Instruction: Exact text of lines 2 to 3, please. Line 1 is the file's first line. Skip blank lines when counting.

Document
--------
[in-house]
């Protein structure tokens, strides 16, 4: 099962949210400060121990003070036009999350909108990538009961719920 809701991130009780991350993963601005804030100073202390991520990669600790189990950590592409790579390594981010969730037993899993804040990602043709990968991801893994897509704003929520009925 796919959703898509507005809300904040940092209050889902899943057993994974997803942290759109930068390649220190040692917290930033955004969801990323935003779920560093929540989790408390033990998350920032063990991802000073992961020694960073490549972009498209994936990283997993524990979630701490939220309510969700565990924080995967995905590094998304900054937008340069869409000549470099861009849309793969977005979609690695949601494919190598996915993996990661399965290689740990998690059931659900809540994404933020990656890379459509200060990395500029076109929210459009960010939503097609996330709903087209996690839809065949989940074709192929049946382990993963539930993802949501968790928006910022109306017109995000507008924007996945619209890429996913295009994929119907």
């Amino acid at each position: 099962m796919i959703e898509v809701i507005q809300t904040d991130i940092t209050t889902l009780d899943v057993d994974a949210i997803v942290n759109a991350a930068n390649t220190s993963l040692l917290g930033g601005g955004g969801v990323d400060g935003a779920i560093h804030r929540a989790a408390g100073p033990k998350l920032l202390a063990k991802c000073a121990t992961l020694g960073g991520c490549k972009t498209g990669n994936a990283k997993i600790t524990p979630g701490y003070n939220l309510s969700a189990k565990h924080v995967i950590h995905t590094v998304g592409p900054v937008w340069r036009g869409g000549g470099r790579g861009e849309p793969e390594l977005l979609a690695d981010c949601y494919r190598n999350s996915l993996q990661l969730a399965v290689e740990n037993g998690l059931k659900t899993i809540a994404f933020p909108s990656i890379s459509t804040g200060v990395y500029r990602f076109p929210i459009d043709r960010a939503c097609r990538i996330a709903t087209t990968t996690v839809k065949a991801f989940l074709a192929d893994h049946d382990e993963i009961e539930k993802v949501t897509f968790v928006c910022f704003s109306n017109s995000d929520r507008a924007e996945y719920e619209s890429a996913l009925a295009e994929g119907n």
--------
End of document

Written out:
């Protein structure tokens, strides 16, 4: 099962949210400060121990003070036009999350909108990538009961719920 809701991130009780991350993963601005804030100073202390991520990669600790189990950590592409790579390594981010969730037993899993804040990602043709990968991801893994897509704003929520009925 796919959703898509507005809300904040940092209050889902899943057993994974997803942290759109930068390649220190040692917290930033955004969801990323935003779920560093929540989790408390033990998350920032063990991802000073992961020694960073490549972009498209994936990283997993524990979630701490939220309510969700565990924080995967995905590094998304900054937008340069869409000549470099861009849309793969977005979609690695949601494919190598996915993996990661399965290689740990998690059931659900809540994404933020990656890379459509200060990395500029076109929210459009960010939503097609996330709903087209996690839809065949989940074709192929049946382990993963539930993802949501968790928006910022109306017109995000507008924007996945619209890429996913295009994929119907």
């Amino acid at each position: 099962m796919i959703e898509v809701i507005q809300t904040d991130i940092t209050t889902l009780d899943v057993d994974a949210i997803v942290n759109a991350a930068n390649t220190s993963l040692l917290g930033g601005g955004g969801v990323d400060g935003a779920i560093h804030r929540a989790a408390g100073p033990k998350l920032l202390a063990k991802c000073a121990t992961l020694g960073g991520c490549k972009t498209g990669n994936a990283k997993i600790t524990p979630g701490y003070n939220l309510s969700a189990k565990h924080v995967i950590h995905t590094v998304g592409p900054v937008w340069r036009g869409g000549g470099r790579g861009e849309p793969e390594l977005l979609a690695d981010c949601y494919r190598n999350s996915l993996q990661l969730a399965v290689e740990n037993g998690l059931k659900t899993i809540a994404f933020p909108s990656i890379s459509t804040g200060v990395y500029r990602f076109p929210i459009d043709r960010a939503c097609r990538i996330a709903t087209t990968t996690v839809k065949a991801f989940l074709a192929d893994h049946d382990e993963i009961e539930k993802v949501t897509f968790v928006c910022f704003s109306n017109s995000d929520r507008a924007e996945y719920e619209s890429a996913l009925a295009e994929g119907n």